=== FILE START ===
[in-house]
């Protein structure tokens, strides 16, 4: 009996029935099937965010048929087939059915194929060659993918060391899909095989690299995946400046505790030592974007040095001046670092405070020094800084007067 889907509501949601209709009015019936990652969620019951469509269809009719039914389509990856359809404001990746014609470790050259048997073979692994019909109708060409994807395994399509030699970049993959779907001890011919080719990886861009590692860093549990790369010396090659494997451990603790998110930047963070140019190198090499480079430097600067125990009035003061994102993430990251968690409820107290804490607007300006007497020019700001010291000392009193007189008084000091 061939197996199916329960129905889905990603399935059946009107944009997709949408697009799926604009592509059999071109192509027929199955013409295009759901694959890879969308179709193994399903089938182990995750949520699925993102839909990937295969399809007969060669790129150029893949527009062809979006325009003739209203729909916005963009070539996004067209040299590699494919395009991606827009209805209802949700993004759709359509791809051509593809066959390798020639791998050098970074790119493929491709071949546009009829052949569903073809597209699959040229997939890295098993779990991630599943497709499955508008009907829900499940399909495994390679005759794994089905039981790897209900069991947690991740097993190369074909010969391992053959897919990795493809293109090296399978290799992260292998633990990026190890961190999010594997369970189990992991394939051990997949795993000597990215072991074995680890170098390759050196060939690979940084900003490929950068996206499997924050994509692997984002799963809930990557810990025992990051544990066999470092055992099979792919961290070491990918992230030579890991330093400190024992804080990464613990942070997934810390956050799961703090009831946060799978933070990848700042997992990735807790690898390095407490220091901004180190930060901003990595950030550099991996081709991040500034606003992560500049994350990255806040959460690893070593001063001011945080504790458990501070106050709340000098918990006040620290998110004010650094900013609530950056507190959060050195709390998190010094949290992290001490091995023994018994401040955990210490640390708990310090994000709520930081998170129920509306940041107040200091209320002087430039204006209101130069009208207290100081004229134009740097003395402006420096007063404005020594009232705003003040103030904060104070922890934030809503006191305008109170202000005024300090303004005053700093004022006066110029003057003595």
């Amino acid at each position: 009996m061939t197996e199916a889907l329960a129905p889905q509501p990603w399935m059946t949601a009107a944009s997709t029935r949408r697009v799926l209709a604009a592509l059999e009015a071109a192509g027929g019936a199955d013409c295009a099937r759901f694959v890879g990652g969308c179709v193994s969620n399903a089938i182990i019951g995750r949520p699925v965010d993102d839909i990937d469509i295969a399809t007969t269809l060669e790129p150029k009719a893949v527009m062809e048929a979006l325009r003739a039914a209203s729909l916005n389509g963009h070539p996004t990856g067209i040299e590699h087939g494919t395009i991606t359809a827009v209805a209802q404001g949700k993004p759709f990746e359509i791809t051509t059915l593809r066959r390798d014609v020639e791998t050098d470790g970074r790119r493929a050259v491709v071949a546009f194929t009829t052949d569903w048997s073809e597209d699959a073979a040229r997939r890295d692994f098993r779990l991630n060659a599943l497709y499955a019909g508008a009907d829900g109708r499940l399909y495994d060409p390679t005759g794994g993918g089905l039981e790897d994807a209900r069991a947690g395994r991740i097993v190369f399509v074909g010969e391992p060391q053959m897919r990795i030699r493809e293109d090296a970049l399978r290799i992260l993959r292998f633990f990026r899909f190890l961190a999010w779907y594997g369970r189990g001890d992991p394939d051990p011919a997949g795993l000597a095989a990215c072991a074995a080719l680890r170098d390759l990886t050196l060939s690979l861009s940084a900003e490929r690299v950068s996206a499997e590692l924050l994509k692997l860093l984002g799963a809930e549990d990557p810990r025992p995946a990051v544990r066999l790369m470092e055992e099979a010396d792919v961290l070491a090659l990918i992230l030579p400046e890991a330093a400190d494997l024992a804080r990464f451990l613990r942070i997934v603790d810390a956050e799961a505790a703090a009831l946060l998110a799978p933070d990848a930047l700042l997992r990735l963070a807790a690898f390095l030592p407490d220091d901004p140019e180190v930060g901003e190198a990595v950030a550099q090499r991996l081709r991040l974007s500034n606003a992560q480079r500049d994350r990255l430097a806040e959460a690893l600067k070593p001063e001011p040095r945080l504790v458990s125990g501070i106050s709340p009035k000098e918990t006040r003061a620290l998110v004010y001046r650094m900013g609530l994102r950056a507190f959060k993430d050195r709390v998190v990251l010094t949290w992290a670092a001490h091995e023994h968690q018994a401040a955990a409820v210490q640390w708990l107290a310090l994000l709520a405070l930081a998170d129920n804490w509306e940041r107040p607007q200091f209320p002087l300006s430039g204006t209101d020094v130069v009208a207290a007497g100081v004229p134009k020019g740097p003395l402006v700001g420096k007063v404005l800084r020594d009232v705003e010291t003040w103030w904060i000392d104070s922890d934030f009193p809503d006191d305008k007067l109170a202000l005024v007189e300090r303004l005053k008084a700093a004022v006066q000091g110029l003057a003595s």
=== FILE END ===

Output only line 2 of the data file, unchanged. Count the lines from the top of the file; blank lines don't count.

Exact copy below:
């Protein structure tokens, strides 16, 4: 009996029935099937965010048929087939059915194929060659993918060391899909095989690299995946400046505790030592974007040095001046670092405070020094800084007067 889907509501949601209709009015019936990652969620019951469509269809009719039914389509990856359809404001990746014609470790050259048997073979692994019909109708060409994807395994399509030699970049993959779907001890011919080719990886861009590692860093549990790369010396090659494997451990603790998110930047963070140019190198090499480079430097600067125990009035003061994102993430990251968690409820107290804490607007300006007497020019700001010291000392009193007189008084000091 061939197996199916329960129905889905990603399935059946009107944009997709949408697009799926604009592509059999071109192509027929199955013409295009759901694959890879969308179709193994399903089938182990995750949520699925993102839909990937295969399809007969060669790129150029893949527009062809979006325009003739209203729909916005963009070539996004067209040299590699494919395009991606827009209805209802949700993004759709359509791809051509593809066959390798020639791998050098970074790119493929491709071949546009009829052949569903073809597209699959040229997939890295098993779990991630599943497709499955508008009907829900499940399909495994390679005759794994089905039981790897209900069991947690991740097993190369074909010969391992053959897919990795493809293109090296399978290799992260292998633990990026190890961190999010594997369970189990992991394939051990997949795993000597990215072991074995680890170098390759050196060939690979940084900003490929950068996206499997924050994509692997984002799963809930990557810990025992990051544990066999470092055992099979792919961290070491990918992230030579890991330093400190024992804080990464613990942070997934810390956050799961703090009831946060799978933070990848700042997992990735807790690898390095407490220091901004180190930060901003990595950030550099991996081709991040500034606003992560500049994350990255806040959460690893070593001063001011945080504790458990501070106050709340000098918990006040620290998110004010650094900013609530950056507190959060050195709390998190010094949290992290001490091995023994018994401040955990210490640390708990310090994000709520930081998170129920509306940041107040200091209320002087430039204006209101130069009208207290100081004229134009740097003395402006420096007063404005020594009232705003003040103030904060104070922890934030809503006191305008109170202000005024300090303004005053700093004022006066110029003057003595």